Lawyer: Marty Golden Wants to Silence Safe Streets Activists — Enough!

A pair of Golden staffers were ticked off that activists from Fight Back Bay Ridge had the gall to pass out flyers during a street fair.

Staffers for Senator Marty Golden want stop activists from passing out these flyers. Image: Fight Back Bay Ridge
Staffers for Senator Marty Golden want stop activists from passing out these flyers. Image: Fight Back Bay Ridge

Staffers for Senator Marty Golden must immediately stop trying to block a group of Bay Ridge activists from expressing their free speech rights by stumping against the incumbent at a weekly summer street fair, the group’s lawyer said this week.

Fight Back Bay Ridge organizers have used Third Avenue Summer Stroll, which is held over four consecutive Fridays in August and June, to leaflet against Golden and his poor record on speed cameras. Last Friday, organizers passed out 350 “Stop Marty Golden” hand-held fans and 200 fliers highlighting the the senator’s positions.

Afterwards, Golden staffers John Quaglione and Arlene Rutuelo claimed on Facebook and Twitter that the activists are not permitted to canvass during Summer Stroll — and made unsubstantiated claims that the FBBR organizers were hostile.

Fight Back Bay Ridge’s presence turned the fair into a “battlefield,” tweeted Quaglione. He asserted that “groups with political agendas… shouldn’t be allowed to ruin a fun night.”

Another Facebook post by Quaglione was later deleted after pro-Golden commenters suggested they would bring “bats” and “riot gear” to this week’s Summer Stroll.

Rutuelo, who also organizes the Summer Stroll events, suggested that candidates and political organizers must sign up for a table and stay at those tables, or they cannot participate in the event:

Arlene Rutuelo's comment on Quaglione's now-deleted Facebook post. Image: Lurie Strupinsky LLP
Arlene Rutuelo’s comment on Quaglione’s now-deleted Facebook post. Image: Lurie Strupinsky LLP

Put together, the posts amount to “First Amendment retaliation,” attorney Eugene Strupinsky wrote in a cease-and-desist letter sent to Golden on Tuesday [PDF].

“FBBR does not need a permit to engage in protected First Amendment activity, nor do they need to rent a table from the group which sponsors the Summer Stroll on the public street,” Strupinsky wrote. “Any suggestion to the contrary by a governmental official, acting presumably in his official capacity, is an impermissible restraint on speech.”

The First Amendment, after all, prevents politicians from blocking speech that might be critical of them. Rutuelo’s role as both a Golden staffer and an organizer of an event on a public street, and Quaglione’s role as a Golden aide, connect them to Strupinsky’s assertion of a free speech violation.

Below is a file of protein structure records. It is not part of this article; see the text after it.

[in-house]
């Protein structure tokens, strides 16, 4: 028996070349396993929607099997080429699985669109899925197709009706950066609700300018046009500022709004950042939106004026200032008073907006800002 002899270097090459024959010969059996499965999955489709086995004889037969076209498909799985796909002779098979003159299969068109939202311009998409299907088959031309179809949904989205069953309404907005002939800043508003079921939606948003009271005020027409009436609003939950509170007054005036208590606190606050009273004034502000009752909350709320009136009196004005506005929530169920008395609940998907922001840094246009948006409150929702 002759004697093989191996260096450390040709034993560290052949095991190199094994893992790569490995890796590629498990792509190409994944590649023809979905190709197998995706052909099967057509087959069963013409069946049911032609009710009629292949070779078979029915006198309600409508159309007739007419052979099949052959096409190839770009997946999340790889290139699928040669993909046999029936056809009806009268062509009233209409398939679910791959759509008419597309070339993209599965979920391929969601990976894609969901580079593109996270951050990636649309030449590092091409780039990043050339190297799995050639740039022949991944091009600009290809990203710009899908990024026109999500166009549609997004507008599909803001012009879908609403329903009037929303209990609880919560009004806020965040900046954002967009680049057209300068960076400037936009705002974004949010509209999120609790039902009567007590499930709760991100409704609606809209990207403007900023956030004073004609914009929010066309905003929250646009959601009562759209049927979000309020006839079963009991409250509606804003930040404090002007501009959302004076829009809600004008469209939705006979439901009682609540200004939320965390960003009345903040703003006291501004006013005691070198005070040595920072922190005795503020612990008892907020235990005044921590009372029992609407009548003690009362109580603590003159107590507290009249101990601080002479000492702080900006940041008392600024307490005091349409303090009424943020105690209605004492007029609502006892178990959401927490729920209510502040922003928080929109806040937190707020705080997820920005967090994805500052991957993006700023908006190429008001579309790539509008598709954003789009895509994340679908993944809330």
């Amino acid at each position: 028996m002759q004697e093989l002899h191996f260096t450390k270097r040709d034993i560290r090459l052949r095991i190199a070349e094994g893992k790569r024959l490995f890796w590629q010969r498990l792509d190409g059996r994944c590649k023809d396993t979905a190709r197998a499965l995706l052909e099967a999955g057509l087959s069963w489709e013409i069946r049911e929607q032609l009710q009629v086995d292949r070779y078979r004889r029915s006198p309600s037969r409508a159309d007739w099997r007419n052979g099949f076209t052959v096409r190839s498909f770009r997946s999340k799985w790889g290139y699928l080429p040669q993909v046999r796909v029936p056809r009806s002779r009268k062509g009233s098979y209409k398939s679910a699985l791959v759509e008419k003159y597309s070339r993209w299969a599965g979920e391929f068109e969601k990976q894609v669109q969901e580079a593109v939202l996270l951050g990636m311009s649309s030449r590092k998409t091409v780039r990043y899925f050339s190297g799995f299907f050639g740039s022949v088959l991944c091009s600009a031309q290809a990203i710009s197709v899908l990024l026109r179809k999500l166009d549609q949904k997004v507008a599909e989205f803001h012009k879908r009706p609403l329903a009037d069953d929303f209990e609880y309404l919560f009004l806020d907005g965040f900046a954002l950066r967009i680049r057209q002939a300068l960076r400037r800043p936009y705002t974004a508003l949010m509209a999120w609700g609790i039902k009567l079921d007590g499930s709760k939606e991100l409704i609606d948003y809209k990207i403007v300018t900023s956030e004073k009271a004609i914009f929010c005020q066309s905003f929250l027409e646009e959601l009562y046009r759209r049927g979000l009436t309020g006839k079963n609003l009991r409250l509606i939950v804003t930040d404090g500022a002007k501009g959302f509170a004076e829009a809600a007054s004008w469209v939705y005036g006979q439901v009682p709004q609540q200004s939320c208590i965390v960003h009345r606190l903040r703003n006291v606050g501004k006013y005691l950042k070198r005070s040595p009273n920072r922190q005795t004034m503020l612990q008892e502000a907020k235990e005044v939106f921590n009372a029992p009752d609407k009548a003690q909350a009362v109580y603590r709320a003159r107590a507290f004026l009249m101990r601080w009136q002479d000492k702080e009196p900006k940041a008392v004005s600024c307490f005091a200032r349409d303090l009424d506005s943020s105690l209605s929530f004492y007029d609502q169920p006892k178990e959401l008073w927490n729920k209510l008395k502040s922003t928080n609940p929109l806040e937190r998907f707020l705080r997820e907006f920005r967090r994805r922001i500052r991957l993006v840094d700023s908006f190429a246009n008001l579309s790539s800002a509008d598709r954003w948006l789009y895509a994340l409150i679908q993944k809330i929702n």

Fight Back Bay Ridge has taken up the speed camera issue in its effort to oust Golden from office this year. The city’s lifesaving speed cameras, which have reduced speeding by 63 percent in locations where they’ve been installed, went dark on July 25.

Two activists from Fight Back Bay Ridge. Photo: FBBR
Two activists from Fight Back Bay Ridge. Photo: FBBR

Golden professed support for legislation to renew and expand the camera program, but he also endorsed legislation that would have terminated the cameras in six months. The senator, who has been caught on camera speeding 14 times, received more than $19,000 in campaign contributions from the Patrolmen’s Benevolent Association, the largest organized opposition to the program. In 2005, he also ran over a pedestrian who later died.

It’s unclear why Quaglione expressed such frustration online after activists crossed paths with Golden and his staff on Aug. 3. Both groups were “all smiles” during the interaction, according to a report by Bklyner.

Fight Back Bay Ridge organizer Sally McMahon said Golden made a remark about letting the voters decide in November. Quaglione, however, attempted to grab one of the fans out of a volunteer’s hands and asserted that the group had no right to distribute fliers during the event.

“There was no yelling or arguing or anything like that on either side. The next day, though, there were these social media posts,” McMahon said. “It was, in my opinion, just John Quaglione attempting to both bully us and frighten us and suppress our free speech.”

It is much more than that just a politically connected person being a nuisance, Strupinsky argued. It is about one of America’s most important principles.

“FBBR [is] not bound by any of its rules and regulations, in so far as they infringe on their free-speech rights,” Strupinsky wrote in his letter to Golden. “For representatives of your office to suggest otherwise, and do so under the apparent authority and apparently on behalf of your office, is to commit act of retaliation against FBBR First Amendment-protected activity.”

The back-and-forth comes just days after Golden’s re-election campaign committee filed a complaint with the state Board of Elections requesting an investigation into Fight Back Bay Ridge’s fundraising and connections with Democratic candidates running against Golden. Golden’s team asserts that the group is a campaign committee that must file financial reports with the state.

Put together, the Facebook posts and Board of Elections complaint represent a coordinated effort by Golden’s staff to fight back against Fight Back Bay Ridge, which has raised all of $1,415 on By comparison, just this year, Golden has raised $247,015 — with a substantial portion coming from business interests, police unions, real estate companies and lawyers.

An email to Quaglione was not returned.